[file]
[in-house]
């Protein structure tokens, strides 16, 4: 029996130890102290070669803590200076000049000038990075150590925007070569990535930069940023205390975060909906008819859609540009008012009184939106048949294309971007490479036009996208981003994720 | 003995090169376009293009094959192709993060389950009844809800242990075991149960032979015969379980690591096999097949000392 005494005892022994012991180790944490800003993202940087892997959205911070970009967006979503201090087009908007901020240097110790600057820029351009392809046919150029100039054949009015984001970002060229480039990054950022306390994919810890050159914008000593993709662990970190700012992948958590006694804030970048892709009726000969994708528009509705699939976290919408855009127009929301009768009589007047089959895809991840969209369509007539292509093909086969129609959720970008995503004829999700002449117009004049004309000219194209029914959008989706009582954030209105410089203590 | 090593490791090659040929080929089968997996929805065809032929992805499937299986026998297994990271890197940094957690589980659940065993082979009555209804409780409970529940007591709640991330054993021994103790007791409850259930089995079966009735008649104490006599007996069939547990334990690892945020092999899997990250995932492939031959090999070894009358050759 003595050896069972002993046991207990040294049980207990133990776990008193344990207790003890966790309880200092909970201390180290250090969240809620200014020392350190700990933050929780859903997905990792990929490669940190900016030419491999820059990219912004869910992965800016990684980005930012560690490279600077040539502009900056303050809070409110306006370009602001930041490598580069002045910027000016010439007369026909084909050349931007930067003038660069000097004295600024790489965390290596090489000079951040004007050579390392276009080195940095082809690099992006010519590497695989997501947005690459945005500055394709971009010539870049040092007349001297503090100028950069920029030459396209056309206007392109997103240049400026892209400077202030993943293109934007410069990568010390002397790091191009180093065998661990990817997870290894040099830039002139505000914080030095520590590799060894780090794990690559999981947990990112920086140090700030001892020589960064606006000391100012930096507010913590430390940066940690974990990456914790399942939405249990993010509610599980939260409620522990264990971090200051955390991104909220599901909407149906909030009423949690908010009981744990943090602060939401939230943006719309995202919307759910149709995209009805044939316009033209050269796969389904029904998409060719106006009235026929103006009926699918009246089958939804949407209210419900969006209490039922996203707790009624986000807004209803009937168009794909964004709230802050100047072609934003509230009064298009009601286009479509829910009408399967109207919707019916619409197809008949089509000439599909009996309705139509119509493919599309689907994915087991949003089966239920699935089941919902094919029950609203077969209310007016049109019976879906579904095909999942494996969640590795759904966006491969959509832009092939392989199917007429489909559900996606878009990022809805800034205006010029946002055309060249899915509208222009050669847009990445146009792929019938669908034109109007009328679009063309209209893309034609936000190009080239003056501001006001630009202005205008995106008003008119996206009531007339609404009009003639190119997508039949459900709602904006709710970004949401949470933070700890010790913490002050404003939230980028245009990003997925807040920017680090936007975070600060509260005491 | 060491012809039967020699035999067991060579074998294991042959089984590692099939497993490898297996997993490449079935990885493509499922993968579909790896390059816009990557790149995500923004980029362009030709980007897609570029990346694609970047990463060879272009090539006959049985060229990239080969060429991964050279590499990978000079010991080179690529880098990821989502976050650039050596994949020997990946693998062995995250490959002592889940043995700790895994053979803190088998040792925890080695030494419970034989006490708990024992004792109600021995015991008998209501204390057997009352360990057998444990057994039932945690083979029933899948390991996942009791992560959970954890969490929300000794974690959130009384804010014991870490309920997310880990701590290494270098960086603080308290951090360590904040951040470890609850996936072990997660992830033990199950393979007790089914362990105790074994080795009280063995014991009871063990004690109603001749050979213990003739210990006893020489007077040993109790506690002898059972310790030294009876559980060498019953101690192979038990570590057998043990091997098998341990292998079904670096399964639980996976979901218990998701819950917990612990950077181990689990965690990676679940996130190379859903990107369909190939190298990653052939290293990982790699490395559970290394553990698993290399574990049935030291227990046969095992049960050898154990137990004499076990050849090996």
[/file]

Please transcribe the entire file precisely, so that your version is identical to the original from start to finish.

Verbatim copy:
[in-house]
């Protein structure tokens, strides 16, 4: 029996130890102290070669803590200076000049000038990075150590925007070569990535930069940023205390975060909906008819859609540009008012009184939106048949294309971007490479036009996208981003994720 | 003995090169376009293009094959192709993060389950009844809800242990075991149960032979015969379980690591096999097949000392 005494005892022994012991180790944490800003993202940087892997959205911070970009967006979503201090087009908007901020240097110790600057820029351009392809046919150029100039054949009015984001970002060229480039990054950022306390994919810890050159914008000593993709662990970190700012992948958590006694804030970048892709009726000969994708528009509705699939976290919408855009127009929301009768009589007047089959895809991840969209369509007539292509093909086969129609959720970008995503004829999700002449117009004049004309000219194209029914959008989706009582954030209105410089203590 | 090593490791090659040929080929089968997996929805065809032929992805499937299986026998297994990271890197940094957690589980659940065993082979009555209804409780409970529940007591709640991330054993021994103790007791409850259930089995079966009735008649104490006599007996069939547990334990690892945020092999899997990250995932492939031959090999070894009358050759 003595050896069972002993046991207990040294049980207990133990776990008193344990207790003890966790309880200092909970201390180290250090969240809620200014020392350190700990933050929780859903997905990792990929490669940190900016030419491999820059990219912004869910992965800016990684980005930012560690490279600077040539502009900056303050809070409110306006370009602001930041490598580069002045910027000016010439007369026909084909050349931007930067003038660069000097004295600024790489965390290596090489000079951040004007050579390392276009080195940095082809690099992006010519590497695989997501947005690459945005500055394709971009010539870049040092007349001297503090100028950069920029030459396209056309206007392109997103240049400026892209400077202030993943293109934007410069990568010390002397790091191009180093065998661990990817997870290894040099830039002139505000914080030095520590590799060894780090794990690559999981947990990112920086140090700030001892020589960064606006000391100012930096507010913590430390940066940690974990990456914790399942939405249990993010509610599980939260409620522990264990971090200051955390991104909220599901909407149906909030009423949690908010009981744990943090602060939401939230943006719309995202919307759910149709995209009805044939316009033209050269796969389904029904998409060719106006009235026929103006009926699918009246089958939804949407209210419900969006209490039922996203707790009624986000807004209803009937168009794909964004709230802050100047072609934003509230009064298009009601286009479509829910009408399967109207919707019916619409197809008949089509000439599909009996309705139509119509493919599309689907994915087991949003089966239920699935089941919902094919029950609203077969209310007016049109019976879906579904095909999942494996969640590795759904966006491969959509832009092939392989199917007429489909559900996606878009990022809805800034205006010029946002055309060249899915509208222009050669847009990445146009792929019938669908034109109007009328679009063309209209893309034609936000190009080239003056501001006001630009202005205008995106008003008119996206009531007339609404009009003639190119997508039949459900709602904006709710970004949401949470933070700890010790913490002050404003939230980028245009990003997925807040920017680090936007975070600060509260005491 | 060491012809039967020699035999067991060579074998294991042959089984590692099939497993490898297996997993490449079935990885493509499922993968579909790896390059816009990557790149995500923004980029362009030709980007897609570029990346694609970047990463060879272009090539006959049985060229990239080969060429991964050279590499990978000079010991080179690529880098990821989502976050650039050596994949020997990946693998062995995250490959002592889940043995700790895994053979803190088998040792925890080695030494419970034989006490708990024992004792109600021995015991008998209501204390057997009352360990057998444990057994039932945690083979029933899948390991996942009791992560959970954890969490929300000794974690959130009384804010014991870490309920997310880990701590290494270098960086603080308290951090360590904040951040470890609850996936072990997660992830033990199950393979007790089914362990105790074994080795009280063995014991009871063990004690109603001749050979213990003739210990006893020489007077040993109790506690002898059972310790030294009876559980060498019953101690192979038990570590057998043990091997098998341990292998079904670096399964639980996976979901218990998701819950917990612990950077181990689990965690990676679940996130190379859903990107369909190939190298990653052939290293990982790699490395559970290394553990698993290399574990049935030291227990046969095992049960050898154990137990004499076990050849090996």